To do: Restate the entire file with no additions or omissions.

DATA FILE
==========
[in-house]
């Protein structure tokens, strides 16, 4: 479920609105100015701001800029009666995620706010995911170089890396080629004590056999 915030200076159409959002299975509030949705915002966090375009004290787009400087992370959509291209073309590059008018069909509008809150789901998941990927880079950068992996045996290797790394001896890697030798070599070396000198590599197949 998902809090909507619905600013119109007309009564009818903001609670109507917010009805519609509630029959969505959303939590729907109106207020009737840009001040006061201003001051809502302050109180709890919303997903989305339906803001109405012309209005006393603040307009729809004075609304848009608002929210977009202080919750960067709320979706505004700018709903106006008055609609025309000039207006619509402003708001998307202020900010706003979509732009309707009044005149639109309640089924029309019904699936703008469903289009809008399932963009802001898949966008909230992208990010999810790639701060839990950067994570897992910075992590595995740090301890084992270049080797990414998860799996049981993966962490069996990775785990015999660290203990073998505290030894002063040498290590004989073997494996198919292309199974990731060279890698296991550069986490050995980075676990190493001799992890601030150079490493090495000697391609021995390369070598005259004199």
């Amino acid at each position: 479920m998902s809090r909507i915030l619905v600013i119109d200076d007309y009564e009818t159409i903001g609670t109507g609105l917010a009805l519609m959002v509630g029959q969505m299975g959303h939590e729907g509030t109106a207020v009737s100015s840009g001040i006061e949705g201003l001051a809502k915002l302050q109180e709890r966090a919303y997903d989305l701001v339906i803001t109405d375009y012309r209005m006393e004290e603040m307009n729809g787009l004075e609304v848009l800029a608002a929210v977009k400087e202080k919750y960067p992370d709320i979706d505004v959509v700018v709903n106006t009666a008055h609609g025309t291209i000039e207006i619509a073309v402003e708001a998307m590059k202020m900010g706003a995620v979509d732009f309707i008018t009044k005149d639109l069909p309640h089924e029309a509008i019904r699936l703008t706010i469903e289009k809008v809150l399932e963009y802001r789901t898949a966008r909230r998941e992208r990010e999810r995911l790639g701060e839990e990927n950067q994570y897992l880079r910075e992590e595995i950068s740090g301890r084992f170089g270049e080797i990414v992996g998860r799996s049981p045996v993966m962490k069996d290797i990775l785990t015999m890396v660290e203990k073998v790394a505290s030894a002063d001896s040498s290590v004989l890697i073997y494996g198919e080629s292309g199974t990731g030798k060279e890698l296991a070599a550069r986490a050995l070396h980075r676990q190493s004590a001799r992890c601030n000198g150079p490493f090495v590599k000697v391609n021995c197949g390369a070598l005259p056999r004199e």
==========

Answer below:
[in-house]
């Protein structure tokens, strides 16, 4: 479920609105100015701001800029009666995620706010995911170089890396080629004590056999 915030200076159409959002299975509030949705915002966090375009004290787009400087992370959509291209073309590059008018069909509008809150789901998941990927880079950068992996045996290797790394001896890697030798070599070396000198590599197949 998902809090909507619905600013119109007309009564009818903001609670109507917010009805519609509630029959969505959303939590729907109106207020009737840009001040006061201003001051809502302050109180709890919303997903989305339906803001109405012309209005006393603040307009729809004075609304848009608002929210977009202080919750960067709320979706505004700018709903106006008055609609025309000039207006619509402003708001998307202020900010706003979509732009309707009044005149639109309640089924029309019904699936703008469903289009809008399932963009802001898949966008909230992208990010999810790639701060839990950067994570897992910075992590595995740090301890084992270049080797990414998860799996049981993966962490069996990775785990015999660290203990073998505290030894002063040498290590004989073997494996198919292309199974990731060279890698296991550069986490050995980075676990190493001799992890601030150079490493090495000697391609021995390369070598005259004199």
């Amino acid at each position: 479920m998902s809090r909507i915030l619905v600013i119109d200076d007309y009564e009818t159409i903001g609670t109507g609105l917010a009805l519609m959002v509630g029959q969505m299975g959303h939590e729907g509030t109106a207020v009737s100015s840009g001040i006061e949705g201003l001051a809502k915002l302050q109180e709890r966090a919303y997903d989305l701001v339906i803001t109405d375009y012309r209005m006393e004290e603040m307009n729809g787009l004075e609304v848009l800029a608002a929210v977009k400087e202080k919750y960067p992370d709320i979706d505004v959509v700018v709903n106006t009666a008055h609609g025309t291209i000039e207006i619509a073309v402003e708001a998307m590059k202020m900010g706003a995620v979509d732009f309707i008018t009044k005149d639109l069909p309640h089924e029309a509008i019904r699936l703008t706010i469903e289009k809008v809150l399932e963009y802001r789901t898949a966008r909230r998941e992208r990010e999810r995911l790639g701060e839990e990927n950067q994570y897992l880079r910075e992590e595995i950068s740090g301890r084992f170089g270049e080797i990414v992996g998860r799996s049981p045996v993966m962490k069996d290797i990775l785990t015999m890396v660290e203990k073998v790394a505290s030894a002063d001896s040498s290590v004989l890697i073997y494996g198919e080629s292309g199974t990731g030798k060279e890698l296991a070599a550069r986490a050995l070396h980075r676990q190493s004590a001799r992890c601030n000198g150079p490493f090495v590599k000697v391609n021995c197949g390369a070598l005259p056999r004199e």